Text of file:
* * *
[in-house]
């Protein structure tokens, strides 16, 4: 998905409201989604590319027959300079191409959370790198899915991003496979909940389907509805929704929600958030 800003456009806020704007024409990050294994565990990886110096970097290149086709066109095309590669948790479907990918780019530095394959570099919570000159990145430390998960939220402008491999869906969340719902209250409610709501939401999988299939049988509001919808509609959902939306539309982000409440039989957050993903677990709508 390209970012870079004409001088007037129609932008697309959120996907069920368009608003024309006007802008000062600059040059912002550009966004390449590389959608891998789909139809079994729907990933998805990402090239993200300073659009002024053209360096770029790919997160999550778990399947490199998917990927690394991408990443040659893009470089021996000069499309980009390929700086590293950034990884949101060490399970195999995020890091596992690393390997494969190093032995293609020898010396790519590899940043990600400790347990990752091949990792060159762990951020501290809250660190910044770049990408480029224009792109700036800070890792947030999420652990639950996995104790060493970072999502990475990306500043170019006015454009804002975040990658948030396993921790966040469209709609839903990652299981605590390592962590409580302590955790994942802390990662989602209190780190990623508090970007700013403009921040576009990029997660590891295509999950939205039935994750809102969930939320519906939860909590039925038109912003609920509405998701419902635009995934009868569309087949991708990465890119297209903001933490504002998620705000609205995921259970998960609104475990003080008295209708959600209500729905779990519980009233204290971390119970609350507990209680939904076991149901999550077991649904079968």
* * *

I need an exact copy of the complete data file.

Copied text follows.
[in-house]
């Protein structure tokens, strides 16, 4: 998905409201989604590319027959300079191409959370790198899915991003496979909940389907509805929704929600958030 800003456009806020704007024409990050294994565990990886110096970097290149086709066109095309590669948790479907990918780019530095394959570099919570000159990145430390998960939220402008491999869906969340719902209250409610709501939401999988299939049988509001919808509609959902939306539309982000409440039989957050993903677990709508 390209970012870079004409001088007037129609932008697309959120996907069920368009608003024309006007802008000062600059040059912002550009966004390449590389959608891998789909139809079994729907990933998805990402090239993200300073659009002024053209360096770029790919997160999550778990399947490199998917990927690394991408990443040659893009470089021996000069499309980009390929700086590293950034990884949101060490399970195999995020890091596992690393390997494969190093032995293609020898010396790519590899940043990600400790347990990752091949990792060159762990951020501290809250660190910044770049990408480029224009792109700036800070890792947030999420652990639950996995104790060493970072999502990475990306500043170019006015454009804002975040990658948030396993921790966040469209709609839903990652299981605590390592962590409580302590955790994942802390990662989602209190780190990623508090970007700013403009921040576009990029997660590891295509999950939205039935994750809102969930939320519906939860909590039925038109912003609920509405998701419902635009995934009868569309087949991708990465890119297209903001933490504002998620705000609205995921259970998960609104475990003080008295209708959600209500729905779990519980009233204290971390119970609350507990209680939904076991149901999550077991649904079968």